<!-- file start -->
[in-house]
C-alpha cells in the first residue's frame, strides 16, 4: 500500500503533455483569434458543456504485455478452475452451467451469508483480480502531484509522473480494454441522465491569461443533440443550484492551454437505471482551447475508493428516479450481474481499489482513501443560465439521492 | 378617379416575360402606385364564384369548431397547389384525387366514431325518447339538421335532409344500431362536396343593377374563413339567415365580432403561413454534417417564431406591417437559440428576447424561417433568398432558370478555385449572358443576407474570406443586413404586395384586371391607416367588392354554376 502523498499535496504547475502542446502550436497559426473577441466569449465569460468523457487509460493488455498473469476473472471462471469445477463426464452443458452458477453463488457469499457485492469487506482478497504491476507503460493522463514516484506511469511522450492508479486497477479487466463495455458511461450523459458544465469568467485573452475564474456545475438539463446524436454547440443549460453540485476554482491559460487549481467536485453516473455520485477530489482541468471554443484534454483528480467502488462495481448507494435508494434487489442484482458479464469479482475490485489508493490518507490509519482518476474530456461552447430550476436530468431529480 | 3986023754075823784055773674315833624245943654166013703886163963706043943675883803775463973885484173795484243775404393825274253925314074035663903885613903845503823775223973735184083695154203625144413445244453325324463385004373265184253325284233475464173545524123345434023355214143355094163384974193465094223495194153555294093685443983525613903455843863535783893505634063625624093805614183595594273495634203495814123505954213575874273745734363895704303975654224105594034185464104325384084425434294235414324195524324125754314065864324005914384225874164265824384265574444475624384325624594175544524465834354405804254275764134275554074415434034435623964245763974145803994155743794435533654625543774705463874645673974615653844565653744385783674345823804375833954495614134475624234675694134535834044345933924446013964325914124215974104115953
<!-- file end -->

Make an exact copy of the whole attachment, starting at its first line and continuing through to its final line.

[in-house]
C-alpha cells in the first residue's frame, strides 16, 4: 500500500503533455483569434458543456504485455478452475452451467451469508483480480502531484509522473480494454441522465491569461443533440443550484492551454437505471482551447475508493428516479450481474481499489482513501443560465439521492 | 378617379416575360402606385364564384369548431397547389384525387366514431325518447339538421335532409344500431362536396343593377374563413339567415365580432403561413454534417417564431406591417437559440428576447424561417433568398432558370478555385449572358443576407474570406443586413404586395384586371391607416367588392354554376 502523498499535496504547475502542446502550436497559426473577441466569449465569460468523457487509460493488455498473469476473472471462471469445477463426464452443458452458477453463488457469499457485492469487506482478497504491476507503460493522463514516484506511469511522450492508479486497477479487466463495455458511461450523459458544465469568467485573452475564474456545475438539463446524436454547440443549460453540485476554482491559460487549481467536485453516473455520485477530489482541468471554443484534454483528480467502488462495481448507494435508494434487489442484482458479464469479482475490485489508493490518507490509519482518476474530456461552447430550476436530468431529480 | 3986023754075823784055773674315833624245943654166013703886163963706043943675883803775463973885484173795484243775404393825274253925314074035663903885613903845503823775223973735184083695154203625144413445244453325324463385004373265184253325284233475464173545524123345434023355214143355094163384974193465094223495194153555294093685443983525613903455843863535783893505634063625624093805614183595594273495634203495814123505954213575874273745734363895704303975654224105594034185464104325384084425434294235414324195524324125754314065864324005914384225874164265824384265574444475624384325624594175544524465834354405804254275764134275554074415434034435623964245763974145803994155743794435533654625543774705463874645673974615653844565653744385783674345823804375833954495614134475624234675694134535834044345933924446013964325914124215974104115953